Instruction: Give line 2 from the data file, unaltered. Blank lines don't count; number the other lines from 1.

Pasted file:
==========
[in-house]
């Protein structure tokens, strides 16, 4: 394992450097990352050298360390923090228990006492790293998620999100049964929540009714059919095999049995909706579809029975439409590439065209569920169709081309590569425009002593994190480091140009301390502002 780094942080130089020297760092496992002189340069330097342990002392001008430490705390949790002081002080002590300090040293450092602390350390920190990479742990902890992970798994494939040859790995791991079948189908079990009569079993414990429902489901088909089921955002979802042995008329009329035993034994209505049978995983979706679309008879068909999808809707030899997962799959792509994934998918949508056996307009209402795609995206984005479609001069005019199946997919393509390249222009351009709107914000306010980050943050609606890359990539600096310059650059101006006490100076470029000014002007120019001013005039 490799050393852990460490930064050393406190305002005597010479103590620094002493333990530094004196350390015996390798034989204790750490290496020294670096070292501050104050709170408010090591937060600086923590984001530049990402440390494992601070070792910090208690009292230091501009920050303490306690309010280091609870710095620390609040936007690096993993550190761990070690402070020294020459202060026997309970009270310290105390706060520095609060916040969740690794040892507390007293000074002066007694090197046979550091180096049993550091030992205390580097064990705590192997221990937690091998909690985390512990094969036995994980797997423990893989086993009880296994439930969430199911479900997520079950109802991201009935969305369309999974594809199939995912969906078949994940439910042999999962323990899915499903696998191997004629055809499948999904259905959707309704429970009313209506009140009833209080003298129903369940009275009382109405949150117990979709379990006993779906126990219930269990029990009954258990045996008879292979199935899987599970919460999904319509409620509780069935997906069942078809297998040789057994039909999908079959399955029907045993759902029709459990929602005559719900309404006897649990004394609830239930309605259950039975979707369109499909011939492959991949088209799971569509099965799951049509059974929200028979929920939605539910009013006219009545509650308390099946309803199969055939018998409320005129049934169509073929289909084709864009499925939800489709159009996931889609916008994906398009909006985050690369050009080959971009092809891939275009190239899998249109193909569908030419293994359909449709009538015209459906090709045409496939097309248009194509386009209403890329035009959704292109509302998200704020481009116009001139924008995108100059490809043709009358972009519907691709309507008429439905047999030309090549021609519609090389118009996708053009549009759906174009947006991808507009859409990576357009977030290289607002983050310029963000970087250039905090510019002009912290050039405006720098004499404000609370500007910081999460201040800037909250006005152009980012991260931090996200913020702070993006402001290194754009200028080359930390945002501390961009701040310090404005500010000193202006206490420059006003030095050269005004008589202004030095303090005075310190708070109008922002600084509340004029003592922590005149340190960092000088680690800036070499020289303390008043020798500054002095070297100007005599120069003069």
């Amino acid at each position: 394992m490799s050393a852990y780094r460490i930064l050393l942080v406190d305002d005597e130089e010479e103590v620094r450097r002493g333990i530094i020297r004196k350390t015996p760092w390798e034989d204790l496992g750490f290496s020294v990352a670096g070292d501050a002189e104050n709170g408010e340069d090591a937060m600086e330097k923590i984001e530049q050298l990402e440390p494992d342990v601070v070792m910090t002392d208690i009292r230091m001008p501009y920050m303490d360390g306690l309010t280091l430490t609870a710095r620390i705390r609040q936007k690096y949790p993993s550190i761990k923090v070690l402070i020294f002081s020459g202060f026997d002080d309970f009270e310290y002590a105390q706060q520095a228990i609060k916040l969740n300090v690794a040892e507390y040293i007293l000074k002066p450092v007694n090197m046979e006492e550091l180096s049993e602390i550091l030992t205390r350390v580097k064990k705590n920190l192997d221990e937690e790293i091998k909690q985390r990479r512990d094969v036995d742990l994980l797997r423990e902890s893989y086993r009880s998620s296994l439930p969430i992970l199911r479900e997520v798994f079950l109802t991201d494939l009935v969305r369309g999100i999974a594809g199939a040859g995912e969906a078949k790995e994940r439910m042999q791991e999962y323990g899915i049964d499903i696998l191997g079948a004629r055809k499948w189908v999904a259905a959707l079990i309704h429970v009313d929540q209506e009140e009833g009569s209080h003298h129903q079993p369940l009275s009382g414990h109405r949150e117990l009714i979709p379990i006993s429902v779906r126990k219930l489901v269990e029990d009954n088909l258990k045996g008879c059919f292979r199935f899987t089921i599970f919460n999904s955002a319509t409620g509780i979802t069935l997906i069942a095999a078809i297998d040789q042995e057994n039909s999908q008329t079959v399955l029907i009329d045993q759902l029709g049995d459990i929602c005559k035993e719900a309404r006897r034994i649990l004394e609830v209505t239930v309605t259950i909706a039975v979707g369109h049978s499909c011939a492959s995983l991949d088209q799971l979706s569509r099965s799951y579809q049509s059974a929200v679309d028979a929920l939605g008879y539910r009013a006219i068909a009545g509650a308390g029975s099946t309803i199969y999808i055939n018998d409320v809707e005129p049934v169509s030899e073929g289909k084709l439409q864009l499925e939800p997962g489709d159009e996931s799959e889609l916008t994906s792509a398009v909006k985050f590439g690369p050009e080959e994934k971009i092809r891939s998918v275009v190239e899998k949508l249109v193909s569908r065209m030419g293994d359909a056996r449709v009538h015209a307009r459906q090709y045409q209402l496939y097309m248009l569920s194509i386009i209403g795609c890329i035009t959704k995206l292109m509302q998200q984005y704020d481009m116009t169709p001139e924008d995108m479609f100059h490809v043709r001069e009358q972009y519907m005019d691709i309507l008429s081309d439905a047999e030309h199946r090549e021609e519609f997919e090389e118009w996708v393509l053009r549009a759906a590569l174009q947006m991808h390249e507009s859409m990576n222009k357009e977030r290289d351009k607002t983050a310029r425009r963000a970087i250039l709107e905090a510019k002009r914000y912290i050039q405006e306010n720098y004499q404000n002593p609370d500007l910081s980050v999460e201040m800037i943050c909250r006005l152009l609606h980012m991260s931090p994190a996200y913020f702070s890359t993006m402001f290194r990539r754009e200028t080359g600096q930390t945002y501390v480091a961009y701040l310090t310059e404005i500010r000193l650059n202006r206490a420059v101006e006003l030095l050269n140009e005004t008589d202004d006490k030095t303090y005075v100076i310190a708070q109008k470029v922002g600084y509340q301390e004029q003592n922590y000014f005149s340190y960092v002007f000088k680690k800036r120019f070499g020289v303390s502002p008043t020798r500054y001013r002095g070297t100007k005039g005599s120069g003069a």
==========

């Protein structure tokens, strides 16, 4: 394992450097990352050298360390923090228990006492790293998620999100049964929540009714059919095999049995909706579809029975439409590439065209569920169709081309590569425009002593994190480091140009301390502002 780094942080130089020297760092496992002189340069330097342990002392001008430490705390949790002081002080002590300090040293450092602390350390920190990479742990902890992970798994494939040859790995791991079948189908079990009569079993414990429902489901088909089921955002979802042995008329009329035993034994209505049978995983979706679309008879068909999808809707030899997962799959792509994934998918949508056996307009209402795609995206984005479609001069005019199946997919393509390249222009351009709107914000306010980050943050609606890359990539600096310059650059101006006490100076470029000014002007120019001013005039 490799050393852990460490930064050393406190305002005597010479103590620094002493333990530094004196350390015996390798034989204790750490290496020294670096070292501050104050709170408010090591937060600086923590984001530049990402440390494992601070070792910090208690009292230091501009920050303490306690309010280091609870710095620390609040936007690096993993550190761990070690402070020294020459202060026997309970009270310290105390706060520095609060916040969740690794040892507390007293000074002066007694090197046979550091180096049993550091030992205390580097064990705590192997221990937690091998909690985390512990094969036995994980797997423990893989086993009880296994439930969430199911479900997520079950109802991201009935969305369309999974594809199939995912969906078949994940439910042999999962323990899915499903696998191997004629055809499948999904259905959707309704429970009313209506009140009833209080003298129903369940009275009382109405949150117990979709379990006993779906126990219930269990029990009954258990045996008879292979199935899987599970919460999904319509409620509780069935997906069942078809297998040789057994039909999908079959399955029907045993759902029709459990929602005559719900309404006897649990004394609830239930309605259950039975979707369109499909011939492959991949088209799971569509099965799951049509059974929200028979929920939605539910009013006219009545509650308390099946309803199969055939018998409320005129049934169509073929289909084709864009499925939800489709159009996931889609916008994906398009909006985050690369050009080959971009092809891939275009190239899998249109193909569908030419293994359909449709009538015209459906090709045409496939097309248009194509386009209403890329035009959704292109509302998200704020481009116009001139924008995108100059490809043709009358972009519907691709309507008429439905047999030309090549021609519609090389118009996708053009549009759906174009947006991808507009859409990576357009977030290289607002983050310029963000970087250039905090510019002009912290050039405006720098004499404000609370500007910081999460201040800037909250006005152009980012991260931090996200913020702070993006402001290194754009200028080359930390945002501390961009701040310090404005500010000193202006206490420059006003030095050269005004008589202004030095303090005075310190708070109008922002600084509340004029003592922590005149340190960092000088680690800036070499020289303390008043020798500054002095070297100007005599120069003069």